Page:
study

Showing 235 posts tagged study

Study: College students aren’t embracing tablets like experts expected

College students are not embracing tablets as many experts had expected when the devices were introduced a few years ago, says a new report from Ball State University.
About 29 percent of students report owning a tablet in 2014, a slight decline since 2012, said Michael Hanley, an advertising professor and director of Ball State’s Institute for Mobile Media Research. He has conducted surveys on the use of mobile devices by students since 2004.

image via flickr:CC | Merrill College of Journalism Press Releases

Study: College students aren’t embracing tablets like experts expected

College students are not embracing tablets as many experts had expected when the devices were introduced a few years ago, says a new report from Ball State University.

About 29 percent of students report owning a tablet in 2014, a slight decline since 2012, said Michael Hanley, an advertising professor and director of Ball State’s Institute for Mobile Media Research. He has conducted surveys on the use of mobile devices by students since 2004.

image via flickr:CC | Merrill College of Journalism Press Releases

Education May Help Insulate The Brain Against Traumatic Injury

A little education goes a long way toward ensuring you’ll recover from a serious traumatic brain injury. In fact, people with lots of education are seven times more likely than high school dropouts to have no measurable disability a year later.
"It’s a very dramatic difference," says , an epidemiologist at Johns Hopkins and the lead author of a new study. The finding suggests that people with more education have brains that are better able to “find ways around the damage” caused by an injury, he says.

image via flickr:CC | jetheriot High-res

Education May Help Insulate The Brain Against Traumatic Injury

A little education goes a long way toward ensuring you’ll recover from a serious traumatic brain injury. In fact, people with lots of education are seven times more likely than high school dropouts to have no measurable disability a year later.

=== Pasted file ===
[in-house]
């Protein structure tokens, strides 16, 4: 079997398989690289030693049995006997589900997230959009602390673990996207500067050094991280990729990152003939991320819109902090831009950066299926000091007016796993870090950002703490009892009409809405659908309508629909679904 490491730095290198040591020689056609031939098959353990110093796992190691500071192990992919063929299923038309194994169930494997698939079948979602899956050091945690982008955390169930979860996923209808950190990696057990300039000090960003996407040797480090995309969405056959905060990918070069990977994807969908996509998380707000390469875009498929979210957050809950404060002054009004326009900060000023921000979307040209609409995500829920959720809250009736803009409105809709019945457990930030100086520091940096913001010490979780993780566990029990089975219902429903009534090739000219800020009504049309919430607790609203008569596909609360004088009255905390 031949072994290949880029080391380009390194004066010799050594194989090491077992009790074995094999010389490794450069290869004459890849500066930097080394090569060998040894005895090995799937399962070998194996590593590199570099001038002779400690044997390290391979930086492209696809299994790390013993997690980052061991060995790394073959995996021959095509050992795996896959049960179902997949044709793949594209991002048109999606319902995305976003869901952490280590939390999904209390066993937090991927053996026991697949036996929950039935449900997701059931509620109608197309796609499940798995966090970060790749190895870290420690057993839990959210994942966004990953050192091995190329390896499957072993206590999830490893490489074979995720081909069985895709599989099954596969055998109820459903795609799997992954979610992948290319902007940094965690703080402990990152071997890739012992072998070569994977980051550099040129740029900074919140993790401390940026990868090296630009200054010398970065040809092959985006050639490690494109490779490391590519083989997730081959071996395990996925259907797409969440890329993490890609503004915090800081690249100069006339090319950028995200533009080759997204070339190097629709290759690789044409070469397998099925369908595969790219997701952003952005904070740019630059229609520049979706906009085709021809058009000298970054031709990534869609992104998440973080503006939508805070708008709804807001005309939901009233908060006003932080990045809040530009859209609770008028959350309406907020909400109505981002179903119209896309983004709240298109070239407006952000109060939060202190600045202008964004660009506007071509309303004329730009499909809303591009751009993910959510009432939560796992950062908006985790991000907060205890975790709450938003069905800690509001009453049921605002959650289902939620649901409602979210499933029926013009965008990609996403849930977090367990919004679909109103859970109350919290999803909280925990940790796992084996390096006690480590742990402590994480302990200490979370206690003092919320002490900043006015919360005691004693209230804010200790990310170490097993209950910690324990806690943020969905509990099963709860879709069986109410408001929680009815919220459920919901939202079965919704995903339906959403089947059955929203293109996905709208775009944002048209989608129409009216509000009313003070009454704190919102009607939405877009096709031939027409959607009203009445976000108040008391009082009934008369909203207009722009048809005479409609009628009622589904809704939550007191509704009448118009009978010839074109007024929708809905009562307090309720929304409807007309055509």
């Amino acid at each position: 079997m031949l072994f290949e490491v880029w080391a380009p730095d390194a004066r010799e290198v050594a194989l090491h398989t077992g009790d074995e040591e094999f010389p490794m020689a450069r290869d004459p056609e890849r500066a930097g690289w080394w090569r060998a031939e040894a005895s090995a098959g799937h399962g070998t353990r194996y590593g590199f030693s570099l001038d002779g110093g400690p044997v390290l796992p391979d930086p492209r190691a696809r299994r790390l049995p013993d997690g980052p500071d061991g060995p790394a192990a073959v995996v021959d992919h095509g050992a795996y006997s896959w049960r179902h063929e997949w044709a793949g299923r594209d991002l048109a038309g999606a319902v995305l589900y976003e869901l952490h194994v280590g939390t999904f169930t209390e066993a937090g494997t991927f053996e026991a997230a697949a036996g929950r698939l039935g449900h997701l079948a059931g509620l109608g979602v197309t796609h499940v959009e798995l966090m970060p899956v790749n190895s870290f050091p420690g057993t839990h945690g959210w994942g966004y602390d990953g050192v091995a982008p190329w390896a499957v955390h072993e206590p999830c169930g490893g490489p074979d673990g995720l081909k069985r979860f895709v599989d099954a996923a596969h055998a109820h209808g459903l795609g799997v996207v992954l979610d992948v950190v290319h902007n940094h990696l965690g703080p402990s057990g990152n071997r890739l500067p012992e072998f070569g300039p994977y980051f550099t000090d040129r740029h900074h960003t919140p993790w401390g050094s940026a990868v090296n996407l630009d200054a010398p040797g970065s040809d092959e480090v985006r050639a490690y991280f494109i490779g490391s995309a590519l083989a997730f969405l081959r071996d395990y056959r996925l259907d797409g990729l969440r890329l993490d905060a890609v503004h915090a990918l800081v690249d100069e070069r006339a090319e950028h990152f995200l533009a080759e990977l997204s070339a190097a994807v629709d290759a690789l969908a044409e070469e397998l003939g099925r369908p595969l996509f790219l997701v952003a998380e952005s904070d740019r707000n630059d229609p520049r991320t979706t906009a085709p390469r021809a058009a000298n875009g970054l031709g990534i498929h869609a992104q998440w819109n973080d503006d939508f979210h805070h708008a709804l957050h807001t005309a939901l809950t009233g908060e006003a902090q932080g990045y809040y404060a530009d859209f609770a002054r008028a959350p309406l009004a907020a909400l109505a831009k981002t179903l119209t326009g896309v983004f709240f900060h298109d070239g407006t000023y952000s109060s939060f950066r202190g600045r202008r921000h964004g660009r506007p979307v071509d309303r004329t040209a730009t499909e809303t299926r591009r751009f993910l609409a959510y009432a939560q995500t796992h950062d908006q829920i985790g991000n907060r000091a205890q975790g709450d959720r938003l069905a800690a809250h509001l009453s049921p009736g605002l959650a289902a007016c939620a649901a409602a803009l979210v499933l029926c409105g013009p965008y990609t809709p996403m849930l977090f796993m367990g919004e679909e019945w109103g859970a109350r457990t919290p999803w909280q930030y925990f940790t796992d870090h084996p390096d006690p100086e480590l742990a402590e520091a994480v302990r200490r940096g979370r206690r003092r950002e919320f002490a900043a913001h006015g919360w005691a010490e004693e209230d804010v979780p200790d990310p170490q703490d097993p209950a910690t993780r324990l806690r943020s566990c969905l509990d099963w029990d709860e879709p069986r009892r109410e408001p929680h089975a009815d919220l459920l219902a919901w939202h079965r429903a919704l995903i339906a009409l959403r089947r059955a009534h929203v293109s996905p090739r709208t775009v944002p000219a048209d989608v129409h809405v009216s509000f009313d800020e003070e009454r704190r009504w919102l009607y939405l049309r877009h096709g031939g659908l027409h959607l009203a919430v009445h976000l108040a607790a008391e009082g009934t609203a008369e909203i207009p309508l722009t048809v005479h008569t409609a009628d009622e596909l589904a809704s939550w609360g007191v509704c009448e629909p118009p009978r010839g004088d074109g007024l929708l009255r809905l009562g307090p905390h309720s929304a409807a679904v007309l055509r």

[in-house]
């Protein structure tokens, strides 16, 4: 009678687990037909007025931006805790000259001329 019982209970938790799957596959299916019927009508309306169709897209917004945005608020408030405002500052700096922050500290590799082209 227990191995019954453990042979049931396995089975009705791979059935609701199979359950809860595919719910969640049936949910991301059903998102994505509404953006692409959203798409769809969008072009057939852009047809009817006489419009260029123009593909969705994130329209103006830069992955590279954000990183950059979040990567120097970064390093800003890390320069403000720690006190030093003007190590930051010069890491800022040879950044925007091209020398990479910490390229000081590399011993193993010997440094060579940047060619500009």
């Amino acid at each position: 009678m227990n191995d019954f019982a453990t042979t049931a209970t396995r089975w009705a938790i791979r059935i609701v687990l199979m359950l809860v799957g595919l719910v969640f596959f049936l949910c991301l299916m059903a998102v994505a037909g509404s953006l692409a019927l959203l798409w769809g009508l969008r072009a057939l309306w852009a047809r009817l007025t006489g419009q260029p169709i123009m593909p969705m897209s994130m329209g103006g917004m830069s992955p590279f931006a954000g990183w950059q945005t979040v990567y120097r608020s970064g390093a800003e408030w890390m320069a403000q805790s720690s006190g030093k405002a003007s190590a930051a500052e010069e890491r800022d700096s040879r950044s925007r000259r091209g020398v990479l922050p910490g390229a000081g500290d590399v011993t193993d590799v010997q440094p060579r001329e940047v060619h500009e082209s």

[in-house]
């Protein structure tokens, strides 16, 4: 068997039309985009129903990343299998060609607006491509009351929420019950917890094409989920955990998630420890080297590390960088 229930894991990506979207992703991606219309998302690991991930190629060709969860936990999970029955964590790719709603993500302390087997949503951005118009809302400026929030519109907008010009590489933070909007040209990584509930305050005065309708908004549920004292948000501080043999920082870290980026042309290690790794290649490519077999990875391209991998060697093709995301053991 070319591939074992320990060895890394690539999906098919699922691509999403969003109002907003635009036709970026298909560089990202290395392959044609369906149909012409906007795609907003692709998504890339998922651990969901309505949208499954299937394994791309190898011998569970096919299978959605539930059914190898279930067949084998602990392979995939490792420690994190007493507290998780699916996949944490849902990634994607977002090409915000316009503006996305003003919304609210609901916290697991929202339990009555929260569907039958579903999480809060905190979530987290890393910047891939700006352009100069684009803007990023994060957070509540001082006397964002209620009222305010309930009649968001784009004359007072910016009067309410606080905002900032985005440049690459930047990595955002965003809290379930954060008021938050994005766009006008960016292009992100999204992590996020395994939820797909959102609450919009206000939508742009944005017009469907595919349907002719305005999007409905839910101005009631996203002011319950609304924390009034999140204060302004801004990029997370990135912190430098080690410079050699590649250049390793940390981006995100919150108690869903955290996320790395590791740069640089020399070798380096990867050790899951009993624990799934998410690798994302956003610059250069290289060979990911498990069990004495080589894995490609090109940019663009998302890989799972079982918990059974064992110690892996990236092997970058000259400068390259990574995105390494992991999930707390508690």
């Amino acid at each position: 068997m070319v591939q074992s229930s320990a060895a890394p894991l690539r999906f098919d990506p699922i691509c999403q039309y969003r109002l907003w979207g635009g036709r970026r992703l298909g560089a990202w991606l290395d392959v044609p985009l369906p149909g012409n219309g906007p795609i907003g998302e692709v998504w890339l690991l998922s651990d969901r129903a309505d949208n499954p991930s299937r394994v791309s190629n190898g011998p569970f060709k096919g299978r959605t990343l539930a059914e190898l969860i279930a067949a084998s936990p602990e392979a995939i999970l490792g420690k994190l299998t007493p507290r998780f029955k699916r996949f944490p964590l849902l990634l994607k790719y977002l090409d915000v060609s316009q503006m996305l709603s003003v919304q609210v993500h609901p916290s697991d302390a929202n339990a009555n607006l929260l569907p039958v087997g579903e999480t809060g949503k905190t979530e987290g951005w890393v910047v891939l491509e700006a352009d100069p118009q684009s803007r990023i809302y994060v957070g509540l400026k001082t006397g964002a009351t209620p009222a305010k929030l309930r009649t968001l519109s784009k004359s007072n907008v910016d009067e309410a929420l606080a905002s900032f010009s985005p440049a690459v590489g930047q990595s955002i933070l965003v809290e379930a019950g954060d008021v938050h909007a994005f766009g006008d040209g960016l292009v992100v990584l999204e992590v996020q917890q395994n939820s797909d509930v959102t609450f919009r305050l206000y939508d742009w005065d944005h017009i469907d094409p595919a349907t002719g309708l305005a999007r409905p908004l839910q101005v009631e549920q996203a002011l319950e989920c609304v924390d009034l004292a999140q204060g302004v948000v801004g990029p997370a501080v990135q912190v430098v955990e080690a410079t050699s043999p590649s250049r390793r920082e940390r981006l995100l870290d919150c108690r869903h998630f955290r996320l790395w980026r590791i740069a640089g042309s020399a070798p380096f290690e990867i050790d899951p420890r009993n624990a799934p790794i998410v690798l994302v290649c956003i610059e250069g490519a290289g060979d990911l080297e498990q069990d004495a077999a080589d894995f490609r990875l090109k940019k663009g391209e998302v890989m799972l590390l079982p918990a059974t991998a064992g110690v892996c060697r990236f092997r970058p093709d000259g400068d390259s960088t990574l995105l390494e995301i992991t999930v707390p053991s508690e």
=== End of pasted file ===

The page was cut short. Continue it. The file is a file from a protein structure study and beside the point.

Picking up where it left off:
"It’s a very dramatic difference," says , an epidemiologist at Johns Hopkins and the lead author of a new study. The finding suggests that people with more education have brains that are better able to “find ways around the damage” caused by an injury, he says.

image via flickr:CC | jetheriot

Study: 2 In 5 Americans Earning Degrees After High School

America may have a shot at rejoining the world’s most educated nations by 2025, according to a report released Monday by the Lumina Foundation. 
The Indianapolis-based foundation’s annual report finds some encouraging data to counter the familiar story of a nation that is famed for its colleges and universities but trails many other countries when it comes to the percentage of people with a degree beyond high school.
High-res

Study: 2 In 5 Americans Earning Degrees After High School

America may have a shot at rejoining the world’s most educated nations by 2025, according to a report released Monday by the Lumina Foundation.

The Indianapolis-based foundation’s annual report finds some encouraging data to counter the familiar story of a nation that is famed for its colleges and universities but trails many other countries when it comes to the percentage of people with a degree beyond high school.

Relationship Problems Can Damage Teen Girls’ Mental Health

Poverty ‘ages’ genes of young children, study shows